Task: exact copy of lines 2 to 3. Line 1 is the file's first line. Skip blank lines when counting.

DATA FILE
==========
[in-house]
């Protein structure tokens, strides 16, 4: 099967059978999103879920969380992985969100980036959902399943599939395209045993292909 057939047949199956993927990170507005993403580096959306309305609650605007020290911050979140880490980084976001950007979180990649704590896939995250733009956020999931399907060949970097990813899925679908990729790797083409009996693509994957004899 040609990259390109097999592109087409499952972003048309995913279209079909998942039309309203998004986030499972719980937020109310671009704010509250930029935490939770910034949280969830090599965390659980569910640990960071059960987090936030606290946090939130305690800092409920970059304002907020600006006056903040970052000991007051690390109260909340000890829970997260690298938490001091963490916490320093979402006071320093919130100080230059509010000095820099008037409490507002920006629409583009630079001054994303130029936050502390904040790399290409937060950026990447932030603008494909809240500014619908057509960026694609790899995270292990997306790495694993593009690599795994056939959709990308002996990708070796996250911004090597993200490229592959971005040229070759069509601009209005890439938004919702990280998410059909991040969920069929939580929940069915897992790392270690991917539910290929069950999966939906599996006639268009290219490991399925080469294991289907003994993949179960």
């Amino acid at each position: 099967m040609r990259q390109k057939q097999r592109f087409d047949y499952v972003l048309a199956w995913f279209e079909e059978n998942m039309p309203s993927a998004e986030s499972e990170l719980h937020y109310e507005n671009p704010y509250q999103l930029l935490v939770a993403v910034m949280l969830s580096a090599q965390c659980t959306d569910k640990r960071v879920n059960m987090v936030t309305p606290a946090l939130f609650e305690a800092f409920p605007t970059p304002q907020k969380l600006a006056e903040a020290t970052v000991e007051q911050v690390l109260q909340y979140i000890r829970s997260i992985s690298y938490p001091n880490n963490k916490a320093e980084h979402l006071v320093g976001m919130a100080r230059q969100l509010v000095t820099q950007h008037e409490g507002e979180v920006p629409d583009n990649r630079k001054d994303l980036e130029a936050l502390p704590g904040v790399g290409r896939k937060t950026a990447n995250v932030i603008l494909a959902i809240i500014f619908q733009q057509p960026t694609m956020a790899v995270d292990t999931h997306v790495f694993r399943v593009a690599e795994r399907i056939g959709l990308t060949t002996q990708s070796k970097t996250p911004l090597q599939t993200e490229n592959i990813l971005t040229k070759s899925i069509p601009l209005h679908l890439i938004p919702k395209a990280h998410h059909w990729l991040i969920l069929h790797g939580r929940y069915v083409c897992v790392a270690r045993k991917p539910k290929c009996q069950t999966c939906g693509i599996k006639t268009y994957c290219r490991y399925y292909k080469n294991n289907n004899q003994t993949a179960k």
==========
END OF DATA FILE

């Protein structure tokens, strides 16, 4: 099967059978999103879920969380992985969100980036959902399943599939395209045993292909 057939047949199956993927990170507005993403580096959306309305609650605007020290911050979140880490980084976001950007979180990649704590896939995250733009956020999931399907060949970097990813899925679908990729790797083409009996693509994957004899 040609990259390109097999592109087409499952972003048309995913279209079909998942039309309203998004986030499972719980937020109310671009704010509250930029935490939770910034949280969830090599965390659980569910640990960071059960987090936030606290946090939130305690800092409920970059304002907020600006006056903040970052000991007051690390109260909340000890829970997260690298938490001091963490916490320093979402006071320093919130100080230059509010000095820099008037409490507002920006629409583009630079001054994303130029936050502390904040790399290409937060950026990447932030603008494909809240500014619908057509960026694609790899995270292990997306790495694993593009690599795994056939959709990308002996990708070796996250911004090597993200490229592959971005040229070759069509601009209005890439938004919702990280998410059909991040969920069929939580929940069915897992790392270690991917539910290929069950999966939906599996006639268009290219490991399925080469294991289907003994993949179960």
């Amino acid at each position: 099967m040609r990259q390109k057939q097999r592109f087409d047949y499952v972003l048309a199956w995913f279209e079909e059978n998942m039309p309203s993927a998004e986030s499972e990170l719980h937020y109310e507005n671009p704010y509250q999103l930029l935490v939770a993403v910034m949280l969830s580096a090599q965390c659980t959306d569910k640990r960071v879920n059960m987090v936030t309305p606290a946090l939130f609650e305690a800092f409920p605007t970059p304002q907020k969380l600006a006056e903040a020290t970052v000991e007051q911050v690390l109260q909340y979140i000890r829970s997260i992985s690298y938490p001091n880490n963490k916490a320093e980084h979402l006071v320093g976001m919130a100080r230059q969100l509010v000095t820099q950007h008037e409490g507002e979180v920006p629409d583009n990649r630079k001054d994303l980036e130029a936050l502390p704590g904040v790399g290409r896939k937060t950026a990447n995250v932030i603008l494909a959902i809240i500014f619908q733009q057509p960026t694609m956020a790899v995270d292990t999931h997306v790495f694993r399943v593009a690599e795994r399907i056939g959709l990308t060949t002996q990708s070796k970097t996250p911004l090597q599939t993200e490229n592959i990813l971005t040229k070759s899925i069509p601009l209005h679908l890439i938004p919702k395209a990280h998410h059909w990729l991040i969920l069929h790797g939580r929940y069915v083409c897992v790392a270690r045993k991917p539910k290929c009996q069950t999966c939906g693509i599996k006639t268009y994957c290219r490991y399925y292909k080469n294991n289907n004899q003994t993949a179960k």